How to Avoid Becoming a Narcissist Like Your Parent

How to Avoid Becoming a Narcissist Like Your Parent | Hopeful Panda

If you were raised by a narcissist, it’s possible that you could become one. Or you might have tendencies. Unfortunately, just knowing you might be at risk is not enough. It’s important that you learn how to avoid becoming a narcissist like your parent and take action.

To avoid becoming a narcissist, you must first begin healing from the narcissistic abuse you faced. Healing is the only way to truly assure narcissism won’t be carried onto the next generation or even your next relationship.

Children of narcissists are at a higher risk of becoming narcissists themselves. However, other factors might contribute to it.

This post will help you explore narcissistic traits within your family and yourself, how narcissism was passed down in your family, how to acknowledge your own narcissistic tendencies, and the important elements needed to keep your narcissism in check.

1. Explore how narcissism was passed down in your family

Think about your narcissistic parent(s). Then, think about their parents – your grandparents. Likely, at least one of your grandparents was also narcissistic.

When you trace back the family tree, you’ll see that narcissism probably didn’t just start with your parent(s).

Tracing back the family tree and tracking narcissistic traits helps you realize how toxic and abusive patterns were well in effect long before you were born. It lets you know how none of what happened to you was your fault.

However, you must acknowledge the power of intergenerational patterns. So just being aware of the pattern is not enough to avoid becoming a narcissist. You have to take an active role to truly end the cycle with you.

Using a genogram to explore intergenerational patterns

A genogram is a diagram outlining the history of the behavior patterns of a family over several generations.

Creating a genogram can help you track how narcissism, other behavior patterns, and psychological traits have been passed down through generations.

When making your genogram, feel free to include as many people as you want. You can also go as far back into your family lineage as you’d like. The more people and generations you include, the more you can see how specific traits or behavioral tendencies were passed down.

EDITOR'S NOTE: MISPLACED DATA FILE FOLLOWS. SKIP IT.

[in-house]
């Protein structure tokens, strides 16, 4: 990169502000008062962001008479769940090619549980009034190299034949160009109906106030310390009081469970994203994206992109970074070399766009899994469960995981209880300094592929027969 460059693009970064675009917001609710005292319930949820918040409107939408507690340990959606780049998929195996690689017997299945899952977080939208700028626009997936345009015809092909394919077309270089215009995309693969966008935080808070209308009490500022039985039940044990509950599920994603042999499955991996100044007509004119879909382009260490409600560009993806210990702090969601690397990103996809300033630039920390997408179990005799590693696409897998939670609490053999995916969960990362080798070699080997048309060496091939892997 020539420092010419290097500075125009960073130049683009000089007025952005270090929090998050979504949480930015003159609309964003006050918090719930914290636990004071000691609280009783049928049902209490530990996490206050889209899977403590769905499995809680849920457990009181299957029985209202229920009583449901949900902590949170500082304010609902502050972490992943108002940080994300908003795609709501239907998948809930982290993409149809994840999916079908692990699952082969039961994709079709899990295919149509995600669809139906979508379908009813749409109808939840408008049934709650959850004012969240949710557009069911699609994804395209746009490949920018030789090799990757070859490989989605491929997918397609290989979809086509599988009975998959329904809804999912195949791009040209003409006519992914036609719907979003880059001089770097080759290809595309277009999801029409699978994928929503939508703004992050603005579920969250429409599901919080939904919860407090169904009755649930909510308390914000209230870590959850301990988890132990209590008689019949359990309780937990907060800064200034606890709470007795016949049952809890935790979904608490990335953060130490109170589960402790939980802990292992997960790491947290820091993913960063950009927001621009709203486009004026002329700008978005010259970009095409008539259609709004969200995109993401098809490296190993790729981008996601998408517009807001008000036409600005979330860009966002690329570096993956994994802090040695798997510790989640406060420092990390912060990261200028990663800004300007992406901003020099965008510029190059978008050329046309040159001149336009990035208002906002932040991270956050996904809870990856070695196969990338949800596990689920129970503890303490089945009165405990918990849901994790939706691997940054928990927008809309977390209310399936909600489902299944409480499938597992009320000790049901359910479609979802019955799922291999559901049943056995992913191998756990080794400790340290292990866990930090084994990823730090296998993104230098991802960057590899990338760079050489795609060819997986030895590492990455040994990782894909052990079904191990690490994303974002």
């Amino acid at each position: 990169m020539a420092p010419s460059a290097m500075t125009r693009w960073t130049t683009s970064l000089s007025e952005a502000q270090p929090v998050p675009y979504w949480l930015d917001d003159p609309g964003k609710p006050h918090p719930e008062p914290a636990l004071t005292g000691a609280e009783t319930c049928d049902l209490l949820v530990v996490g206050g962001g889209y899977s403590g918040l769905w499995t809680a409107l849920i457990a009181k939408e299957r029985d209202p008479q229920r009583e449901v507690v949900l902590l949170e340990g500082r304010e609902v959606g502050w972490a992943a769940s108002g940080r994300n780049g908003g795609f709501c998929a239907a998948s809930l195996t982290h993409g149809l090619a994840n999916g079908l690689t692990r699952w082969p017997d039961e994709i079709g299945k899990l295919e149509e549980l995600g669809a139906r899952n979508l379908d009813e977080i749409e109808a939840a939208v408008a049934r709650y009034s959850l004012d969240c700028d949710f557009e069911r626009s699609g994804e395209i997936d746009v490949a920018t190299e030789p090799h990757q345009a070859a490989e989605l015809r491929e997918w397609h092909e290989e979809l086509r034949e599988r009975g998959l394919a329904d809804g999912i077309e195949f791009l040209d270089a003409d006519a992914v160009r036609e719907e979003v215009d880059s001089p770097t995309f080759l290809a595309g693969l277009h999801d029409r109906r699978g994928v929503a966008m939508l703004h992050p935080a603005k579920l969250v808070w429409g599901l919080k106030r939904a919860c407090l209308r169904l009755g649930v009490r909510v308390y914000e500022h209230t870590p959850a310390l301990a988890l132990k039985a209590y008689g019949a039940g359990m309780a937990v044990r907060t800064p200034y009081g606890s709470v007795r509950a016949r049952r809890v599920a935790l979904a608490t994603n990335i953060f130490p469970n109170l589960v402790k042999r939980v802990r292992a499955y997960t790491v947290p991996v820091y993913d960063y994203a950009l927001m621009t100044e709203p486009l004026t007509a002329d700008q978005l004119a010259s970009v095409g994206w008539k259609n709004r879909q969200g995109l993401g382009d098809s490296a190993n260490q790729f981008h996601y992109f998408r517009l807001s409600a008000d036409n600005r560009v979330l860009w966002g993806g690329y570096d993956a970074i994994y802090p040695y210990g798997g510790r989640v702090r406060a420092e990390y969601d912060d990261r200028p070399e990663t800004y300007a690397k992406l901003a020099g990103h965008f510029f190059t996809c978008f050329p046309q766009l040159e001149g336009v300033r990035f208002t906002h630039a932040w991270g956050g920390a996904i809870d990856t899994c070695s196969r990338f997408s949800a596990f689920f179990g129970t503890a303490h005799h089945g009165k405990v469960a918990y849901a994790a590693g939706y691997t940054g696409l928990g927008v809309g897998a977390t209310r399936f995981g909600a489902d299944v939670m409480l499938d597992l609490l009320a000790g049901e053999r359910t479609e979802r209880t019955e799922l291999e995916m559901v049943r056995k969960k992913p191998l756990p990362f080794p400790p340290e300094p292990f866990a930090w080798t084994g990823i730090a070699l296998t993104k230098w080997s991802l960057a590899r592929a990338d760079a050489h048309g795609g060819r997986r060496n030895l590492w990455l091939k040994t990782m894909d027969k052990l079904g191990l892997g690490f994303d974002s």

And you don’t have to just do this with narcissism or abusiveness. You can do this for any behavioral patterns, psychological traits, medical issues, and even personality traits.

Please remember that creating this genogram is solely for your sake. It’s for you to better understand narcissism and abuse on an intergenerational level.

Please don’t distribute it or show it to members of the family, especially to narcissistic individuals. And rather than assign labels or diagnoses, try assigning traits and characteristics you’ve witnessed instead.

My Detailed Genogram

A genogram is usually complex, detailed, and informative in terms of patterns, traits, and relationships between different members of the family. For example, here’s one I made for my Family Psychology class back in college.

Please note that I am not a mental health professional and I am not diagnosing any of my relatives. This was a class project assigned to determine whether I see any intergenerational patterns in my family tree.

The information in this genogram is solely based on my observations.

Genogram | How to Avoid Becoming a Narcissist Like Your Parent | Hopeful Panda

Looking at this genogram, you can see how complicated, and frankly, chaotic, my mother’s side of the family seems compared to my father’s side. There is discord, hate, and other “negativity” in relationships involving my mother and grandfather.

Relationship issues like affairs and divorces also seem more common on that side of the family. You can also see how abusiveness is passed down and how it relates to emotional problems.

My Simplified Genogram

To better demonstrate how certain traits are passed down, I made a more simplified and straightforward genogram.

I also included my great-grandparents to better show how narcissism and abusiveness could be an intergenerational pattern.

Basic Genogram | How to Avoid Becoming a Narcissist Like Your Parent | Hopeful Panda

This simplified genogram shows how my maternal great-grandmother, maternal grandfather, and mother are abusive with narcissistic traits. This demonstrates a very obvious pattern, at least in my family, of children becoming narcissistic and abusive like their parents.

I learned about my great-grandmother from my grandmother who told me how scary her mother-in-law was. Apparently, my grandmother would literally hide when my great-grandmother was around.

I don’t know my grand uncle, aunt, or uncle well enough to determine if they’re abusive. But based on stories from other members of the family and interacting with them, I at least witnessed some narcissistic traits.

And as you can see from the genogram, I also consider myself as having some traits. I notice traits within myself that I am worried about.

And although I can’t confirm nor deny if I ever acted abusively towards my loved ones, I still try my best to keep my narcissism under control.

2. Acknowledge your own narcissistic tendencies

I don’t think any of us really come away from being raised by narcissists without picking up at least a few of their behaviors or tendencies.